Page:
Once upon a time, I was lacking both inspiration and time to write. Which is why this is only my second post for January. Just under the wire before February 1st. Huzzah!
I do, however, have something inspiring to share from last weekend.
I drove out to my parents’ house for a short visit on Saturday so that I could watch the Maryland v. Duke game with Dude, and so I could pick up some random things I had left there. While there, I got the sudden inspiration to start a project that our family has been putting off for many years… Converting old home movies on VHS tapes to DVD. I dragged the never-opened dubbing equipment out of the pantry (which is naturally the only place to keep such things), ran out to the store to buy a stack of blank DVDs, and set to my task.
I was so confident that I was going to get the thing to work without a hitch. Wrong. Oh so wrong. Only parts of the VHS tape I had selected dubbed to the DVD, and then the DVD failed to play on any other DVD player in the house EXCEPT for the player included as part of the dubbing equipment.
But I digress.
The first tape I chose to convert for this project? The “Puppy Tape.”
The year was 1997. I had been after our parents to get a dog for at least two years. The Puppy Tape begins on Dude’s 7th birthday.
I watched as our parents try to get Dude to come into the living room to open his gifts. He sits for a second, abruptly stands up, and then flees the room. There are too many people in the room. It’s our immediate family and both sets of grandparents. His senses are overwhelmed. Thirty seconds later, our grandmom appears in the frame, holding Dude by the shoulders, and gently pushing him back towards the living room. Both of his hands are fiercely covering his ears. He’s grinning and humming. The constant hum I had almost forgotten about.
He manages to sit long enough for Dad to open one of his gifts and hold it up in front of Dude’s face. Dude doesn’t care. He isn’t remotely interested. He hops up again, flaps his hands wildly, lets out a shriek, and gallops from the room.
Meanwhile in the video, my parents have given me some gifts to open, even though my birthday was a month before. There is a theme. First I receive a miniature figurine of a Labrador Retriever. Then I open a box and discover a t-shirt with Labrador Retriever puppies on it. I grimace as I watch my nine-year-old self putting on an elaborate show. “Pupppppppppy!” I dramatically cry as I open each new gift. “If only it was a real one!!!!!”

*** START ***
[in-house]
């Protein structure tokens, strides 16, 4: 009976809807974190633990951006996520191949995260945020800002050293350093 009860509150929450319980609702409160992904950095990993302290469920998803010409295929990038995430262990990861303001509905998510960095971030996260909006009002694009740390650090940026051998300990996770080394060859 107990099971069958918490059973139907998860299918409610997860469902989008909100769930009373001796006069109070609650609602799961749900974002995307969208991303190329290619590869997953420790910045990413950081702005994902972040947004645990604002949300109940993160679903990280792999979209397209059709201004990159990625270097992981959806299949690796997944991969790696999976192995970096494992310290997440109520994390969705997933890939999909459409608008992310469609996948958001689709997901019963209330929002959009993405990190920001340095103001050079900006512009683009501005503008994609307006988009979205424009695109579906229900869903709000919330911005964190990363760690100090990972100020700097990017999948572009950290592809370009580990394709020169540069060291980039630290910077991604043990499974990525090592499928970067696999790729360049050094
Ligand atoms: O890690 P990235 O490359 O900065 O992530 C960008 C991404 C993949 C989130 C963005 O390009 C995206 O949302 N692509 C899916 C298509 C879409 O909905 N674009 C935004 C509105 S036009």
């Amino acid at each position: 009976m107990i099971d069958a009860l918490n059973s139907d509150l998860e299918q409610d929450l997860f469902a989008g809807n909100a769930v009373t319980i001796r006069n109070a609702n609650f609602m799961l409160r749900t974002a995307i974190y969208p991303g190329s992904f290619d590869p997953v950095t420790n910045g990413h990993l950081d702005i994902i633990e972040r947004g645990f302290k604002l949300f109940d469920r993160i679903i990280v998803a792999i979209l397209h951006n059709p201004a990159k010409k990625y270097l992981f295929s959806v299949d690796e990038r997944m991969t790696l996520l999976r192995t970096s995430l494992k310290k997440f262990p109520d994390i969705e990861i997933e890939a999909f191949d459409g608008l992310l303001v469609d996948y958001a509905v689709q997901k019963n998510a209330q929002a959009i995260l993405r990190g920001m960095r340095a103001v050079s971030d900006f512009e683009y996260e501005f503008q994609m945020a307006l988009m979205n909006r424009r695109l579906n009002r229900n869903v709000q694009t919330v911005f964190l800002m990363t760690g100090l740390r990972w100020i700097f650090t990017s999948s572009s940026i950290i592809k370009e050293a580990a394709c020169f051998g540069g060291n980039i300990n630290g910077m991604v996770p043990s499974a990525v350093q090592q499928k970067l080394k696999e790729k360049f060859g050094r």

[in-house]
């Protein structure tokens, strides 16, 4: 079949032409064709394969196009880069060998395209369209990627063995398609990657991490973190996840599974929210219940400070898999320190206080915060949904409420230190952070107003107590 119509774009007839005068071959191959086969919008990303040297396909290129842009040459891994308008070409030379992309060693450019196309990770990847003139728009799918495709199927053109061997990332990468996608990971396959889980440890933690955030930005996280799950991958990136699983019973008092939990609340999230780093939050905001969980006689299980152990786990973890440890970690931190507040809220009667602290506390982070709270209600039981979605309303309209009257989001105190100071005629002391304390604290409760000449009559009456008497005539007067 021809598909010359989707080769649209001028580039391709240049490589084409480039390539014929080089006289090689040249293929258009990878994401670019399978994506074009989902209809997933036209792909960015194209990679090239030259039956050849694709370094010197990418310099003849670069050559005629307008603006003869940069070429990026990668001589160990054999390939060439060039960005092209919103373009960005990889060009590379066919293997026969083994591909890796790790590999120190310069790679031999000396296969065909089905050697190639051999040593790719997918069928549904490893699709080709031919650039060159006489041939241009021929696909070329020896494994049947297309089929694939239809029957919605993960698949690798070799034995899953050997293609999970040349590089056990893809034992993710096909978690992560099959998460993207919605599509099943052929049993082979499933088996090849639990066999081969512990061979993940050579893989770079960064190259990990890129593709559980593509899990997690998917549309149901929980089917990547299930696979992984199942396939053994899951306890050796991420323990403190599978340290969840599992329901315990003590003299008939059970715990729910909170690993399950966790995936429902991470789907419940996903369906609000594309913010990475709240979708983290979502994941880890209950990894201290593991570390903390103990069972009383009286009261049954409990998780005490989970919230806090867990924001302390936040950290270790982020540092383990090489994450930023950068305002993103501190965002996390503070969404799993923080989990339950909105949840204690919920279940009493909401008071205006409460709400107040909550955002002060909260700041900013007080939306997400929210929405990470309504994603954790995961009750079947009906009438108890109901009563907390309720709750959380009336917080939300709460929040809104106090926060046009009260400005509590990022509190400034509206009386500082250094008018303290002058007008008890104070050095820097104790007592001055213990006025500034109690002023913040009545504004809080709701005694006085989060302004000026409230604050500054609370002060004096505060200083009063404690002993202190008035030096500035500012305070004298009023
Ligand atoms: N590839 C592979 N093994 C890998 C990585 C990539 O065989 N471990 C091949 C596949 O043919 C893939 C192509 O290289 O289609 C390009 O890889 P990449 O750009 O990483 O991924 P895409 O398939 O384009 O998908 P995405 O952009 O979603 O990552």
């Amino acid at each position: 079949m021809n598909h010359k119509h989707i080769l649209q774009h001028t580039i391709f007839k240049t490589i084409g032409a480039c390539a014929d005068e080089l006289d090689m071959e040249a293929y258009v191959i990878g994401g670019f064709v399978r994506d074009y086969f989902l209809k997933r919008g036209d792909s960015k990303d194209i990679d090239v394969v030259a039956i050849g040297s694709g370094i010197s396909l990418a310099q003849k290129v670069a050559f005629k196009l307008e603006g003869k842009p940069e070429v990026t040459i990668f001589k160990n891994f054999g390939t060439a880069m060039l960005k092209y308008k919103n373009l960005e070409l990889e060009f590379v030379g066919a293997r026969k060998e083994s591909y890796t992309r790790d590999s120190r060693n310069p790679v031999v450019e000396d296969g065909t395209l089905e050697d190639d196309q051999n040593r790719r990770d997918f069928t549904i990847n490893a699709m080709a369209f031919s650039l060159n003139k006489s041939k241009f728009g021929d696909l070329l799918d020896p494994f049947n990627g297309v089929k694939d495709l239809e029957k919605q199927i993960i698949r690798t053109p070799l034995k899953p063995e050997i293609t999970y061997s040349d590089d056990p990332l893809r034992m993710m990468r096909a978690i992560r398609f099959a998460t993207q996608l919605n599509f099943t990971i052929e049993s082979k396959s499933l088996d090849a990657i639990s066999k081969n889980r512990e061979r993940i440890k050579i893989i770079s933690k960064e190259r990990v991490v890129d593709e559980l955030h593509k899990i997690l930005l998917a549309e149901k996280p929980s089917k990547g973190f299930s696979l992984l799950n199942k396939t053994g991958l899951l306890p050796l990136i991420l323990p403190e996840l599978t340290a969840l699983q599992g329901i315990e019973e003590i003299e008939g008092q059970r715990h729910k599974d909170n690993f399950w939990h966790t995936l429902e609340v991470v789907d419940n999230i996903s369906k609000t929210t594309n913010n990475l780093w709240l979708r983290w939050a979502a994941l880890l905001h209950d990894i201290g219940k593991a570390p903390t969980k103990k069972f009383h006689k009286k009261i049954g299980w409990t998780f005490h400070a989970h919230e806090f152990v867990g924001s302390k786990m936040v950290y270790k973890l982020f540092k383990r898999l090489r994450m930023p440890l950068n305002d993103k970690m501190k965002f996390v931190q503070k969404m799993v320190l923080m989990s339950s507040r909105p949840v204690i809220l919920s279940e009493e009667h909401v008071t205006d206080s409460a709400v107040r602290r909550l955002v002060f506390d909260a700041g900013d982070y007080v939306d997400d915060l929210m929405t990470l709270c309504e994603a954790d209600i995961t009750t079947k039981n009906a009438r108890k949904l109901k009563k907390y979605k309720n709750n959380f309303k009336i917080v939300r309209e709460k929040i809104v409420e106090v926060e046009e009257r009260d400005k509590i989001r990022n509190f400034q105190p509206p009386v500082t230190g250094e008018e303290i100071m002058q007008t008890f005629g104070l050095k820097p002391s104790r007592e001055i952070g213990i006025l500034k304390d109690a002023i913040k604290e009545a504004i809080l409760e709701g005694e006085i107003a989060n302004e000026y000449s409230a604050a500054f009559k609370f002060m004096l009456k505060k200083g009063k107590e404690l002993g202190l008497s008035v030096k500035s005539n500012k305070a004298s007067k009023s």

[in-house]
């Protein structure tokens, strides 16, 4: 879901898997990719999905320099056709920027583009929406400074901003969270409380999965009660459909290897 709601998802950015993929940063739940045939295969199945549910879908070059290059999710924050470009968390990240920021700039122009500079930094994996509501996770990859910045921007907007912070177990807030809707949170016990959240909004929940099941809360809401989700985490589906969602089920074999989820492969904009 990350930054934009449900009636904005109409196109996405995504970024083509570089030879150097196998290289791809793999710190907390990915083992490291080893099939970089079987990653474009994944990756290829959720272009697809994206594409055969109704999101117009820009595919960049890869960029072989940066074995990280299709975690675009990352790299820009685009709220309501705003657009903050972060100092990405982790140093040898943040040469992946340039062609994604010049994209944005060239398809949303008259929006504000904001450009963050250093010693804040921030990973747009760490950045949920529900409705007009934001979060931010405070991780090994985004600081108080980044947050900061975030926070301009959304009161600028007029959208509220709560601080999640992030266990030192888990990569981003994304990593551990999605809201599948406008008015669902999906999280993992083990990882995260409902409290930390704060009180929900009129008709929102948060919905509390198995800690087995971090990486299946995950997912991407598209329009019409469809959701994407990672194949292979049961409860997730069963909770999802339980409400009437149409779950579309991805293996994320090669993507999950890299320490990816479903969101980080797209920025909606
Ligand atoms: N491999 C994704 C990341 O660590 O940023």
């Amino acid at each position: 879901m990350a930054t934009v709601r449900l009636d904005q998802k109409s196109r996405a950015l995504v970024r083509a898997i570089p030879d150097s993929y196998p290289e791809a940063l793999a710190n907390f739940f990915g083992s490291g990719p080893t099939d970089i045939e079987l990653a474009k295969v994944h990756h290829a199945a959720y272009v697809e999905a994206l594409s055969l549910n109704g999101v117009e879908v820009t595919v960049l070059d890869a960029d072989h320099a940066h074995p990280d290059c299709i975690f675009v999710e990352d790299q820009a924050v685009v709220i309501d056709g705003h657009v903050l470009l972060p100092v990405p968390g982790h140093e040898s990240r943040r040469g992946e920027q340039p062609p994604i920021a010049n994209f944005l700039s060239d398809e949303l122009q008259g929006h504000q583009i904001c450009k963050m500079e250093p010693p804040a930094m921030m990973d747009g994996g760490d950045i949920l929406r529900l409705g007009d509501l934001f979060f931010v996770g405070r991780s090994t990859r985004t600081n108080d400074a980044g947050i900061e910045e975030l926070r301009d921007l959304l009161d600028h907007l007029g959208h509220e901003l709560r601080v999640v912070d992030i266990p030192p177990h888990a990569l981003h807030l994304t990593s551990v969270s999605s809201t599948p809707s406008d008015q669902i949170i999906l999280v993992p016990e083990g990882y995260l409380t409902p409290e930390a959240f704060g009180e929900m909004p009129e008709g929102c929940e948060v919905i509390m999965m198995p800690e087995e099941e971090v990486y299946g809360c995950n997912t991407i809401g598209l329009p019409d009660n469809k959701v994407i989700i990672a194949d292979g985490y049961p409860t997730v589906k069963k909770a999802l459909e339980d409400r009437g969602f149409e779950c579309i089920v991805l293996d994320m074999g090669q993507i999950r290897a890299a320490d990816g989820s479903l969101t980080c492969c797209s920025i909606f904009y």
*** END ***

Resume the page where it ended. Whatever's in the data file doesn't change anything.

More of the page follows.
Dude has reappeared in the room. He is more interested in his next gift. It’s a little toy dog that barks in the same pattern every time you squeeze it. It’s his ideal toy. Sameness. Routine. Sound.
“Say, ‘puppy!'” Mom prompts Dude, over and over. Dude won’t look at her. He’s looking at the dog. She softly pulls his chin towards her face, trying to coax him to look at her, to see her mouth and mimic her word production. His face his square with hers, but his eyes are looking everywhere except at her face. “Say, ‘puppy!'” she tries again.
Dude is pulling away. He gets out a soft and breathy, “Pup–,” before he resumes his humming. He cocks his head sideways and jams one ear into his shoulder while pressing his hand to cover the other exposed ear.
Meanwhile, I am yelling with joy because I just opened up an elaborate card complete with photos saying that we will be the proud owners of a Labrador Retriever puppy in a few short weeks.
Dude is not impressed. As the puppy tape progresses, I see the first time we go to meet our little dog. Dude doesn’t even remotely notice or care about the puppy. He’s rarely in the frame, but you hear his constant humming off camera.
I’m surprised by how surprised I am when I turn off the tape. Seven-year-old Dude is one classic case of autism. I had forgotten how long the humming lasted, how quickly he used to gallop to flee rooms that were too much for him, how hard it was for him to make eye contact, how long it took him to use single words.
The kid I saw this past Christmas is LIGHT YEARS ahead of the kid I saw in the Puppy Tape. Dude was obsessed with the idea of Christmas this year. He hovered over Mom while she was wrapping presents, nosily looking to see what our relatives were getting. He kept requesting, “Christmas gifts. No Christmas gifts,” over and over and over. On Christmas morning, he happily dove into his pile of presents and needed next to no help opening them. He sat with us and got through every single present before he headed to the kitchen for breakfast. He looked us full in our faces, he giggled, he easily strung together short phrases. Granted, they were primarily his obsessive, “stimmy” phrases that don’t always serve functional purposes, but compared to the kid who could barely say single words, who cares?!
Mom wasn’t sure if she wanted to watch the old tapes. She thought they would make her sad to see just how developmentally delayed Dude was. I look at the tapes, and I see how far Dude has come. I’m the opposite of sad. I’m elated. Dude, our family, Dude’s therapists, and his service providers have put in a lot of hard work over the years. It’s really rewarding to see how much it has paid off.